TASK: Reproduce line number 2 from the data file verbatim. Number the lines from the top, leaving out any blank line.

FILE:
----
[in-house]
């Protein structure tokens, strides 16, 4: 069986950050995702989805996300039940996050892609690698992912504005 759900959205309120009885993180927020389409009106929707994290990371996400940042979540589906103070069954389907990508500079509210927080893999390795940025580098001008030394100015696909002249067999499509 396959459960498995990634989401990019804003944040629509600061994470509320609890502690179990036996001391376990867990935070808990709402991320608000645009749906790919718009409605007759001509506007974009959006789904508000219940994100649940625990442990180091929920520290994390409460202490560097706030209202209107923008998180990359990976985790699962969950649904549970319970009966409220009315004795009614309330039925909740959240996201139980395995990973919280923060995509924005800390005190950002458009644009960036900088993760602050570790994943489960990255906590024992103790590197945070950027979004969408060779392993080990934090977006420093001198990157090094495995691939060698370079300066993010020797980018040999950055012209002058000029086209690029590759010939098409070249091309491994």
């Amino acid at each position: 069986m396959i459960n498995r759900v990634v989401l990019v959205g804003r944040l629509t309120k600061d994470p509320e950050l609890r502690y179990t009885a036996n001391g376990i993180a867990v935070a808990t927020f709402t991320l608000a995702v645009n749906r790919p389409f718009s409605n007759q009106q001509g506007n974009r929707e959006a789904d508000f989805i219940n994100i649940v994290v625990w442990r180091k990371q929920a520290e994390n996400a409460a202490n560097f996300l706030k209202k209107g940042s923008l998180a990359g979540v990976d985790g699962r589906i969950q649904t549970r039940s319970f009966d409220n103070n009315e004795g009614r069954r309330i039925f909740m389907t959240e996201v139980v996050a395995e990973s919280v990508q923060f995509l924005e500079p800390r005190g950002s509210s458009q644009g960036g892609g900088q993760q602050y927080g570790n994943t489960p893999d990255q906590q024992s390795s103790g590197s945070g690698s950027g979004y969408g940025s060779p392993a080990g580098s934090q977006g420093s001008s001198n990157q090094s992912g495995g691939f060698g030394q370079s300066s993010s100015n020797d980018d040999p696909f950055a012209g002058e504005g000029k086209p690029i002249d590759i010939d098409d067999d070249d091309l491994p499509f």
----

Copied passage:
């Protein structure tokens, strides 16, 4: 069986950050995702989805996300039940996050892609690698992912504005 759900959205309120009885993180927020389409009106929707994290990371996400940042979540589906103070069954389907990508500079509210927080893999390795940025580098001008030394100015696909002249067999499509 396959459960498995990634989401990019804003944040629509600061994470509320609890502690179990036996001391376990867990935070808990709402991320608000645009749906790919718009409605007759001509506007974009959006789904508000219940994100649940625990442990180091929920520290994390409460202490560097706030209202209107923008998180990359990976985790699962969950649904549970319970009966409220009315004795009614309330039925909740959240996201139980395995990973919280923060995509924005800390005190950002458009644009960036900088993760602050570790994943489960990255906590024992103790590197945070950027979004969408060779392993080990934090977006420093001198990157090094495995691939060698370079300066993010020797980018040999950055012209002058000029086209690029590759010939098409070249091309491994």